Sunday, February 18, 2018
News & Updates


If you need help building or understanding a kit, please email me at


What type of glue is recommended for these kits?
  In general, I recommend medium CA for construction.  Though thin is fine if you have excellent control, there's always the danger of instantly gluing you (big and heavy) to the part (small and light), which is bad.  Medium works well.  Ambroid shouldn't be overlooked either.  It's a fine glue and affords the chance to reset glue joints by depositing a small drop of acetone on the joint.  Titebond Red label is also an excellent glue--an aliphatic resin--and it dries surprisingly fast.  Wood glue from the hobby shop, such as Duco Cement or Testor's Cement for Metal and Wood also works well.

What do I do if ribs don't fit well into spar slots?  This can be a problem simply because wood varies in thickness, even though it may nominally be 1/16th of an inch thick.  If too tight, just squeeze the tip of the rib a little.  If too loose, moisten the tip of the rib with water so it swells.  Or just lick it when no one's looking.

Do I cover both sides of a wing or stabilizer?  Nope--just the top of wing or stablizer, and one side of any vertical surface.

What's HDPE covering material?  HDPE, or high density polyethylene, is just plastic bag material.  It's quite light, and in most sport-flying situations, is the next best thing to a microfilm-type covering.  You can find plastic bags in many colors (Best Buy, Taco Bell), but some are heavier than others.  You'll quickly get "calibrated" so you can spot just the lightest stuff.  The lightest commonly found bags I've seen are the ones you tear off from rolls when you buy your fruit & veggies at the supermarket.  It has one great advantage over tissue:  shrinkage is not a problem.  Variation in humidity will never cause a wing to twist in between flying sessions.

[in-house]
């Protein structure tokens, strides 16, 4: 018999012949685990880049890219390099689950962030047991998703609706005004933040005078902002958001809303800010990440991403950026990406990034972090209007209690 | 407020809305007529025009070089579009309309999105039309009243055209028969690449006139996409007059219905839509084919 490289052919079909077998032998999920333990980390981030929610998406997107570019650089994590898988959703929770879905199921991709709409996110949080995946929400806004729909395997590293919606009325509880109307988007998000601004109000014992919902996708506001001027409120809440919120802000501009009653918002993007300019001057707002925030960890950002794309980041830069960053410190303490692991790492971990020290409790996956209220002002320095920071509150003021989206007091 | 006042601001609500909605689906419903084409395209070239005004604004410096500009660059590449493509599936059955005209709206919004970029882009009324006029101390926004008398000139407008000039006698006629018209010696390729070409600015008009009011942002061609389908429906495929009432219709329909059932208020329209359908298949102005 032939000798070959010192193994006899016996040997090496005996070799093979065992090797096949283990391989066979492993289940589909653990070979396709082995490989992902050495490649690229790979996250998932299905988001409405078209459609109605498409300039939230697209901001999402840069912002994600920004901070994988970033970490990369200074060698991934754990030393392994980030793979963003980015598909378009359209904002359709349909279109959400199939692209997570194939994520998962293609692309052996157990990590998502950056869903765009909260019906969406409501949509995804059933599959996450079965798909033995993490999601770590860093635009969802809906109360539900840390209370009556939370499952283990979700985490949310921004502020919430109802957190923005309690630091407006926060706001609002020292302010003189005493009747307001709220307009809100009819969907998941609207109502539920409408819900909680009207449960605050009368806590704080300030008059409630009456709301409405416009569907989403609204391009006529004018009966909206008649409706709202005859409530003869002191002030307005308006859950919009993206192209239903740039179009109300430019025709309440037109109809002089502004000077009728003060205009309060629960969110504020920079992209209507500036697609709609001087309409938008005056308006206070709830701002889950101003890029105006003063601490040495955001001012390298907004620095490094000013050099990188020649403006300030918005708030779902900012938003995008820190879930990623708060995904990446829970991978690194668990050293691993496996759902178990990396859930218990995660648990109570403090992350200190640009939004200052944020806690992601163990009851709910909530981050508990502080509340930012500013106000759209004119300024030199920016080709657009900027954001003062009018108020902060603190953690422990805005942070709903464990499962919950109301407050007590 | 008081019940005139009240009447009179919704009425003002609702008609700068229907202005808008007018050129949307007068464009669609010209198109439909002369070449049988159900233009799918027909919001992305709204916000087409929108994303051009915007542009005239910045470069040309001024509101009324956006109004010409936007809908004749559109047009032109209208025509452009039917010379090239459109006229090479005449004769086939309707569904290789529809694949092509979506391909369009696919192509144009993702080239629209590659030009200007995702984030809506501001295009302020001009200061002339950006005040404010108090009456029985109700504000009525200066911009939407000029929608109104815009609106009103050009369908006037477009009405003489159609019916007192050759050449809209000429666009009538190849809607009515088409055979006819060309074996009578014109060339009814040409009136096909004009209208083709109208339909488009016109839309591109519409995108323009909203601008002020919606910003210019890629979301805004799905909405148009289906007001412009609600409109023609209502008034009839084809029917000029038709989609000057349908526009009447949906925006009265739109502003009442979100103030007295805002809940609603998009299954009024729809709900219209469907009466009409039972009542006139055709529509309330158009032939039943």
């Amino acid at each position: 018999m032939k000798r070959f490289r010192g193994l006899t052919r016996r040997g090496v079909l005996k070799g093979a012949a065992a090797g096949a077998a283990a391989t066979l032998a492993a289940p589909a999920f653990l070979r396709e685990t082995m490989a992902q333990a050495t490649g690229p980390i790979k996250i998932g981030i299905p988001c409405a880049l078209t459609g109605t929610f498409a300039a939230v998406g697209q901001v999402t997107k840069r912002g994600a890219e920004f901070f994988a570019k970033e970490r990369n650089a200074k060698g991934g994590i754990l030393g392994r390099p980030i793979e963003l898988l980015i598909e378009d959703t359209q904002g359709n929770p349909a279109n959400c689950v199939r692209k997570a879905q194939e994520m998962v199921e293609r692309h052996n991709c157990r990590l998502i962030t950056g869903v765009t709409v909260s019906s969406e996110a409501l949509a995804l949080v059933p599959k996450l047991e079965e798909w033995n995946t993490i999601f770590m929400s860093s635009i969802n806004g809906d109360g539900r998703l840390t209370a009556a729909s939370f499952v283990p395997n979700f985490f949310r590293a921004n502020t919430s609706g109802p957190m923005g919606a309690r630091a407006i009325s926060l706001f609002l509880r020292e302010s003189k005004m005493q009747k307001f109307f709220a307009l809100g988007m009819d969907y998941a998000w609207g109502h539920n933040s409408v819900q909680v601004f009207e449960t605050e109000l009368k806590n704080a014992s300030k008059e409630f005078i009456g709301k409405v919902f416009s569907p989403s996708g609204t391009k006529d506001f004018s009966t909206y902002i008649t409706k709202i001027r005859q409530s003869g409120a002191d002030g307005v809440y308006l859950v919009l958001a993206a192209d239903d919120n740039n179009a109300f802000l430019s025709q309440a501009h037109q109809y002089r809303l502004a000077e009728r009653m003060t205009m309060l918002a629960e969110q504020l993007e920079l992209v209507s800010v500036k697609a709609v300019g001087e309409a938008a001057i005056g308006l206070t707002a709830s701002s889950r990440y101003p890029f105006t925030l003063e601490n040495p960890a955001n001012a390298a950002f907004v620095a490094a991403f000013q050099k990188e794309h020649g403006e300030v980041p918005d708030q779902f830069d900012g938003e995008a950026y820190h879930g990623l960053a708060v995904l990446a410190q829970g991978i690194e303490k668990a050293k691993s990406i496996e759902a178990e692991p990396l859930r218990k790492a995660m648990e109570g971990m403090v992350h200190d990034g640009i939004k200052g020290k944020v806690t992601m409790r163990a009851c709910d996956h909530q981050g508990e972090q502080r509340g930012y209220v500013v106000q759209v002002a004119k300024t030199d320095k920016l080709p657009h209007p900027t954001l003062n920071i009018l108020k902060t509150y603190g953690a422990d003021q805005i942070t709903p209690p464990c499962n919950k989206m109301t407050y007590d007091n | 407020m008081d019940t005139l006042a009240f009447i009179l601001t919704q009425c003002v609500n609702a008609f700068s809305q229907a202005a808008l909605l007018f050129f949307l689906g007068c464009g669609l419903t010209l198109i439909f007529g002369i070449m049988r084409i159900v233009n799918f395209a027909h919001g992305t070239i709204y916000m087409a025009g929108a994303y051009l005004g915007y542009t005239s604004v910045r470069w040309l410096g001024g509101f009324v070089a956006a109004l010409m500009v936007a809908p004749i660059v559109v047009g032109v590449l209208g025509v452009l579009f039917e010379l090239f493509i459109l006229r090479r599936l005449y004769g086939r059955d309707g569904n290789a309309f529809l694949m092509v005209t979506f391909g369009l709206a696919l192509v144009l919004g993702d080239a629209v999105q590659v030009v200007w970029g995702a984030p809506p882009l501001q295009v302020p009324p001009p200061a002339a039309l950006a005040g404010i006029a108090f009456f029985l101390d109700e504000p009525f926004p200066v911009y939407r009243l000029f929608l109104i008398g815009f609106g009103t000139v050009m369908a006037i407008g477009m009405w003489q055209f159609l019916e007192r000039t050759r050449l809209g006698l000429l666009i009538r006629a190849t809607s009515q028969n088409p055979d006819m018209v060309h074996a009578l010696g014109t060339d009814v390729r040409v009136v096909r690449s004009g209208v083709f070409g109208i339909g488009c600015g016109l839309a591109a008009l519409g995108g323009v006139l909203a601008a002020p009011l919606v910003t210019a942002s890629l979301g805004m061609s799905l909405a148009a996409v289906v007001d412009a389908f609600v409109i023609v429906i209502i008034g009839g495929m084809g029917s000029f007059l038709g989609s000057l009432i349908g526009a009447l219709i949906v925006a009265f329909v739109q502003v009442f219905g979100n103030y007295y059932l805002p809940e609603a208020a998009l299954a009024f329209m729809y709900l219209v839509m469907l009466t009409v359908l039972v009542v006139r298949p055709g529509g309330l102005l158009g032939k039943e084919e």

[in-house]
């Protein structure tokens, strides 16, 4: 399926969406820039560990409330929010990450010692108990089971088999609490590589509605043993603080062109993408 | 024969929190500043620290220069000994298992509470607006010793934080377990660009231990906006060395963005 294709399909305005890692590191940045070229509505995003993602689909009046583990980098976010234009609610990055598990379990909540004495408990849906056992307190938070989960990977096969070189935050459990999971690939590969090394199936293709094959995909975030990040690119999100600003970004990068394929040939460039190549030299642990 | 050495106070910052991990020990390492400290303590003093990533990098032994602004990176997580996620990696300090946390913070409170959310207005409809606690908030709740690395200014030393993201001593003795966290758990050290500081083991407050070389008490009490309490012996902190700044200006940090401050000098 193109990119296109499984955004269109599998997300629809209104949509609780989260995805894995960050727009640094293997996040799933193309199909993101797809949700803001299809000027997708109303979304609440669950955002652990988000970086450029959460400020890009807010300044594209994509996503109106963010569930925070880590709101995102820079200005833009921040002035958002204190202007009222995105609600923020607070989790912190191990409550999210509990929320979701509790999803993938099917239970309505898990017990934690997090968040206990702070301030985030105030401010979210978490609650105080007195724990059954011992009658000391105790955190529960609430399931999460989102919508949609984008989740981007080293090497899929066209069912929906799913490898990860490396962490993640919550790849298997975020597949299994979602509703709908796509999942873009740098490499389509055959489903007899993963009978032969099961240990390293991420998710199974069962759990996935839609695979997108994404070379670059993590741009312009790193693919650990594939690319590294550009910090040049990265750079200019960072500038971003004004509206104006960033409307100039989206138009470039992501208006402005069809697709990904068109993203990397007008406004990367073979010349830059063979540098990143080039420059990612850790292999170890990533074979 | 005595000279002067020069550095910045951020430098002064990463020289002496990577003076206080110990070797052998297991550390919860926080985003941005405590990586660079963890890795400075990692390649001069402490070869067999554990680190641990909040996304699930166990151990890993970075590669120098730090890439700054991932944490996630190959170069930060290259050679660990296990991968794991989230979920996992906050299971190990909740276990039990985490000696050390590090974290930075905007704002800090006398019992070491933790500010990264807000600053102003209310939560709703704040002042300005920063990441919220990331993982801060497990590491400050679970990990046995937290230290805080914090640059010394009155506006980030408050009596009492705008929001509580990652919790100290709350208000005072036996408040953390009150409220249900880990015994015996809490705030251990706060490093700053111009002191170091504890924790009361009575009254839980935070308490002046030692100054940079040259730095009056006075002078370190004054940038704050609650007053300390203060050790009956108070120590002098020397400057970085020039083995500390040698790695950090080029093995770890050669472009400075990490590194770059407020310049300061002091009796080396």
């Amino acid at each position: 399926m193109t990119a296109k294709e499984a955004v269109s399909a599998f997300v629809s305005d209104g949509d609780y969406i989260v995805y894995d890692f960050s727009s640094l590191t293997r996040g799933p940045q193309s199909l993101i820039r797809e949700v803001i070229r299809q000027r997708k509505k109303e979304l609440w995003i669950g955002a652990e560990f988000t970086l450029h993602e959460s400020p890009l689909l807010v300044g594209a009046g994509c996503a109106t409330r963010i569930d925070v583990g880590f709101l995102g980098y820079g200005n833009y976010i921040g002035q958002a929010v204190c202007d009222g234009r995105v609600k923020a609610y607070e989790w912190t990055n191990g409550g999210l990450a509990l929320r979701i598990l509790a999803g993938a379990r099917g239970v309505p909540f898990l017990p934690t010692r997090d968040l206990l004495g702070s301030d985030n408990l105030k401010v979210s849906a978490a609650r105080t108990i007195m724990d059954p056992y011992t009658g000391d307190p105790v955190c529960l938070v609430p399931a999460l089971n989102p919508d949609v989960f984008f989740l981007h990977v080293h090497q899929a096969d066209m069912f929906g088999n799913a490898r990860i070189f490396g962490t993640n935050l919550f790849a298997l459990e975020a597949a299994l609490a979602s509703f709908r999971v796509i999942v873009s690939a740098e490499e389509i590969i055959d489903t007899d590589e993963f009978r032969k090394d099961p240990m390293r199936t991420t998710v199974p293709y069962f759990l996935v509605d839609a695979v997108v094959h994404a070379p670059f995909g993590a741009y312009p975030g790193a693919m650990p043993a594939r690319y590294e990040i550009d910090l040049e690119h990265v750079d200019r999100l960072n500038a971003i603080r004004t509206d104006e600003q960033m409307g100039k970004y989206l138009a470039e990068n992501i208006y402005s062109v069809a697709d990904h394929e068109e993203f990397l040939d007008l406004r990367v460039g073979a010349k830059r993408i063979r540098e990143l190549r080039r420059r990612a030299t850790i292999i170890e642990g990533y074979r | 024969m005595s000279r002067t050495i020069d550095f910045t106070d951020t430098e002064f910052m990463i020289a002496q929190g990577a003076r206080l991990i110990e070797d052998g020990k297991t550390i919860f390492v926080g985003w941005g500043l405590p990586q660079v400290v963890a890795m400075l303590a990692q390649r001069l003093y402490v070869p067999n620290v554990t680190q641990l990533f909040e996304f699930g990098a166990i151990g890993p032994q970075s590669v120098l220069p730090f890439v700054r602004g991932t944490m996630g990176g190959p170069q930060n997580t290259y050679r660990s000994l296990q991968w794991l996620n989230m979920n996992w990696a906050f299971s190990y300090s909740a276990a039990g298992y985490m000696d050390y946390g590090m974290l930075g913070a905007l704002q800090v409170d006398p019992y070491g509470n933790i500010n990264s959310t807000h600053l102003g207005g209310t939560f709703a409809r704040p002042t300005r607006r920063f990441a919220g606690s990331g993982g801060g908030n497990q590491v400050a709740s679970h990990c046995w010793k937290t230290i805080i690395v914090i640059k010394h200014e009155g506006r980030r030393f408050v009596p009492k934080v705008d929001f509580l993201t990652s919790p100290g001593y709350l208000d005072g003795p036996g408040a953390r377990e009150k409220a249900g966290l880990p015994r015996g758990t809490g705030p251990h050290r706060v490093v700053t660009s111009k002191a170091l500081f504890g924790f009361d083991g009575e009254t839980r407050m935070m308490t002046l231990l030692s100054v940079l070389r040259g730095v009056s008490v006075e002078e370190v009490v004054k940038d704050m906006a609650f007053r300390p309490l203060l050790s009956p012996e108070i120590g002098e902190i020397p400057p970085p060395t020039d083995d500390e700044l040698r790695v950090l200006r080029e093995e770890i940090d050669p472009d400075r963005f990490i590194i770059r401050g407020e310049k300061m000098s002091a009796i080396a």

My plane flies like....   How do I fix it?  Conventional wisdom goes like this:  First, get the Center of Gravity right, then worry about other issues. Add weight to the nose until it stops stalling.  Most models in the world come out tail-heavy to begin with, so if your plane dives right into the floor without first stalling, you may have an elevator incidence ("up-angle") problem.  If so, bend, crack & reglue, do whatever it takes to get the plane to climb, not dive.

Once Center of Gravity's in the right place, and the plane wants to climb, you're in the game.  Now trim comes down to making the plane fly in pretty left circles inside the room.  Several strategies apply.  Easiest is to add a little left rudder.  The problem is that the rudder induces a roll.  Too much rudder, and the plane will just roll hard into the floor.  Therefore, an easier strategy is to add drag on the left side:  Either make the left wing a little longer, or try adding incidence on the left side.  Both of these are a big counterintuitive, and would seem on the face of it to make the plane roll right, not left.  On a low-speed free-flight plane, though, the extra drag seems to predominate over the additional lift, resulting in a net influence to the left.  Another idea (especially if your plane is a lifting tail model), is to twist tailboom so the horizontal stabilizer tilts to the right.  This points the tail's lift vector to the right, swinging the tail to the right, making the plane go--left!